international

U of Hong Kong Wants Students to Study on Mainland

The University of Hong Kong has announced plans to require all students to spend time studying in mainland China and also in another country, The South China Morning Post reported. Details of the requirement and any exemptions are still being worked out. Generally, there is strong support for the idea that students should study abroad. But some are concerned about the impact on students who for various reasons (such as past participation in protests) are unable to or do not want to study in mainland China.

 

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Investigation finds major gaps in protections for workers who built NYU's Abu Dhabi campus

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An investigative report found that about a third of the workers who constructed New York University’s Abu Dhabi campus were not covered under publicly articulated labor protections.

Leaders of Australian universities see pay rise as they seek more tuition funds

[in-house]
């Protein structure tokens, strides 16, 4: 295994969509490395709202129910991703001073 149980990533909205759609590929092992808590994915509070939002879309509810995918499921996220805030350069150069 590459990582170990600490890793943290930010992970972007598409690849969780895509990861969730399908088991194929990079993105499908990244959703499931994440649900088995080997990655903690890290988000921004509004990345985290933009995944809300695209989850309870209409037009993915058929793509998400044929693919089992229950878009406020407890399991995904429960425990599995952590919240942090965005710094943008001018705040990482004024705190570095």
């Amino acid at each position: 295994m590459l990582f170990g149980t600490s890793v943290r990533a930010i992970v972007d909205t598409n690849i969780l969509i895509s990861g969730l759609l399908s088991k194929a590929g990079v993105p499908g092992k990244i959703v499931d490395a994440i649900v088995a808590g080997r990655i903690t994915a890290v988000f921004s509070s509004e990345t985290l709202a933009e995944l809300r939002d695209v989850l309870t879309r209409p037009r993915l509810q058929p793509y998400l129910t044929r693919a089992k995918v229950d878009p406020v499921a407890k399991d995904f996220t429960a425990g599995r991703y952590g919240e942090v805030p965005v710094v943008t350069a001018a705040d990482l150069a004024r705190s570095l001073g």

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As country's universities seek federal permission to raise tuition, their chief executives are seeing their pay increase sharply.

A site review committee offers extensive recommendations for improving Webster U.'s campus in Thailand

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An internal task force offers extensive recommendations for improving Webster University's campus in Thailand.

Former College Chief Pleads Guilty to Visa Fraud

The former head of Herguan University, in California, has pleaded guilty to visa fraud and agreed to pay $700,000 and serve up to two years in prison, the San Jose Mercury News reported. Jerry Wang was indicted in 2012 on fraud charges that related to the for-profit university’s enrollment of foreign students who come to the U.S. on visas. 

Herguan remains certified by the federal government to host international students, although officials at U.S. Immigration and Customs Enforcement said Friday that they have moved to revoke the institution’s certification.

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Another Tragedy in Kenya

Kenya and Kenyan higher education, still reeling from the recent mass murder of Christian students at Garissa University College, suffered another tragedy Sunday. One student at the University of Nairobi died in a stampede and more than 100 were injured after an electrical explosion, Reuters reported. The students feared that their campus was being attacked by the same terror group that was responsible for that attack on Garissa, and so jumped out of windows and did anything they could to leave a dormitory.

 

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U. of Toronto Dean Considers Legal Action Against Critics